I think Emmett is right. What do you think, Randall? They just stuck the oversized bearings on, and that's why I have 75 to 85 psi, or higher, on start up. And barely .001 plastigage clearance.

TR3driver
09-29-2008, 12:52 PM
Totally improbable, IMO. That's a grotesque amount of wear for a crank journal, there would not have been anything left of the insert at all; and most likely the engine would have blown up long before that point.
Plus, crank journals do not wear evenly (especially when clearances are too large) so there is no way it could still be round.

A nice tight engine will rise somewhat above the relief pressure with cold oil, so I don't regard that as a problem. Also, bearings that are too tight show their discomfort in much more graphic ways (by overheating and welding to the crank). It was running fine, therefore the bearings were not too tight.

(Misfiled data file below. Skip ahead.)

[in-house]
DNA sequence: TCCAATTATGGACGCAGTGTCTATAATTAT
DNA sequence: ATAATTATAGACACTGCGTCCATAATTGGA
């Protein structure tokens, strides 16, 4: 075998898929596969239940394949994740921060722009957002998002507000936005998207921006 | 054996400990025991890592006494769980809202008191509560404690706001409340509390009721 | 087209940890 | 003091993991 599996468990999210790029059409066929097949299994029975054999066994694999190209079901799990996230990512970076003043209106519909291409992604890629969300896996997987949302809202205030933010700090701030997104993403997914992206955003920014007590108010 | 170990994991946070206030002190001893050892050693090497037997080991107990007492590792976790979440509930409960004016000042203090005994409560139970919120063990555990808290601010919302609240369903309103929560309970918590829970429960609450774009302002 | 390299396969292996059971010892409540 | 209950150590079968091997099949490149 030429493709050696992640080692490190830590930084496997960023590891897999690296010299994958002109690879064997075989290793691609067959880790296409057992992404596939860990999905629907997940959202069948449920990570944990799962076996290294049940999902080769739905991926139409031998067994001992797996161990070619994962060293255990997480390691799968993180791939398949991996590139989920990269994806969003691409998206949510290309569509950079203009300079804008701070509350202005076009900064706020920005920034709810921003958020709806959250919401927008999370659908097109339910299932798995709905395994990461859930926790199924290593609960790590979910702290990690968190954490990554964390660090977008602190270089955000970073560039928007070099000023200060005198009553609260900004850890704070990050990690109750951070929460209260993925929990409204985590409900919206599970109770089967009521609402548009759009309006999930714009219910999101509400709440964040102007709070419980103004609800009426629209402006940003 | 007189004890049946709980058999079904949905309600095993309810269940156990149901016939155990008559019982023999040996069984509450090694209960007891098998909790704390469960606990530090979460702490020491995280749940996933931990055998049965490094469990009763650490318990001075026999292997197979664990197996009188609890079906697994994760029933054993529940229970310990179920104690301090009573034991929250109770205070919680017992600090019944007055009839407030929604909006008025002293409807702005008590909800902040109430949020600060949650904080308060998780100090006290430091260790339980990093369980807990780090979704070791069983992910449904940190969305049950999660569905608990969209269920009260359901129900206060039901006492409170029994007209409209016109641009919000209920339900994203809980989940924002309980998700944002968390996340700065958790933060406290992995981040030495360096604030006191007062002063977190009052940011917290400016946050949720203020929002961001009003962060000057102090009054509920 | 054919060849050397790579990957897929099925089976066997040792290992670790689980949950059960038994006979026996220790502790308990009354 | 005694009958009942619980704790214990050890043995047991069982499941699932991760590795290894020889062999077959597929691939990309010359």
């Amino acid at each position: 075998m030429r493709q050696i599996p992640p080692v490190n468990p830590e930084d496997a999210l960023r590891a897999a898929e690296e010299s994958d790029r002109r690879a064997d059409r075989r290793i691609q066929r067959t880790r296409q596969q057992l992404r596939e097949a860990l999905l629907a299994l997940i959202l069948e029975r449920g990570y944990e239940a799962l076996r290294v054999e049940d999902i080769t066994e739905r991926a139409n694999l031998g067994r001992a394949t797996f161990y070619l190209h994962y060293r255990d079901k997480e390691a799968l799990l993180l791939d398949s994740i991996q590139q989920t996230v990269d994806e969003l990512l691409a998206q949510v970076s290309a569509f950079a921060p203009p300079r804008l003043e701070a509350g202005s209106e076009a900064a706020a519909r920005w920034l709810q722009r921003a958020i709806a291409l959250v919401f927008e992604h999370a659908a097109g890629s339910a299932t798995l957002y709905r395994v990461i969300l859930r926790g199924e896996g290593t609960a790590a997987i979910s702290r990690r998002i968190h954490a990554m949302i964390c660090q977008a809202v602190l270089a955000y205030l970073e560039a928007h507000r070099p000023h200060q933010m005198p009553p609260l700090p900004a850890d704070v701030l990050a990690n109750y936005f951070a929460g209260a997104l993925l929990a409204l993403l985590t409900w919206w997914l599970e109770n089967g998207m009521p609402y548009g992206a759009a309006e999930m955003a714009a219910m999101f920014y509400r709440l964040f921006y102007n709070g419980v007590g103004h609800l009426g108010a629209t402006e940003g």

BTW, I wouldn't trust the original oil gauge to show the difference between 70 psi and 80 psi. Bourdon tube gauge movements lose accuracy as they age anyway; and mine moves by that much or more just tightening the line fitting.

waltesefalcon
09-30-2008, 10:52 AM
Oil pressure is good, neither your crank nor bearing show to much marring so put it back together and drive it. If it were too tight you'd have found out long ago when a bearing seized and threw a rod out the side of the block.

poolboy
09-30-2008, 11:05 AM
Even if it didn't sieze up, the inserts would have been galled or pitted when the babbit started to melt.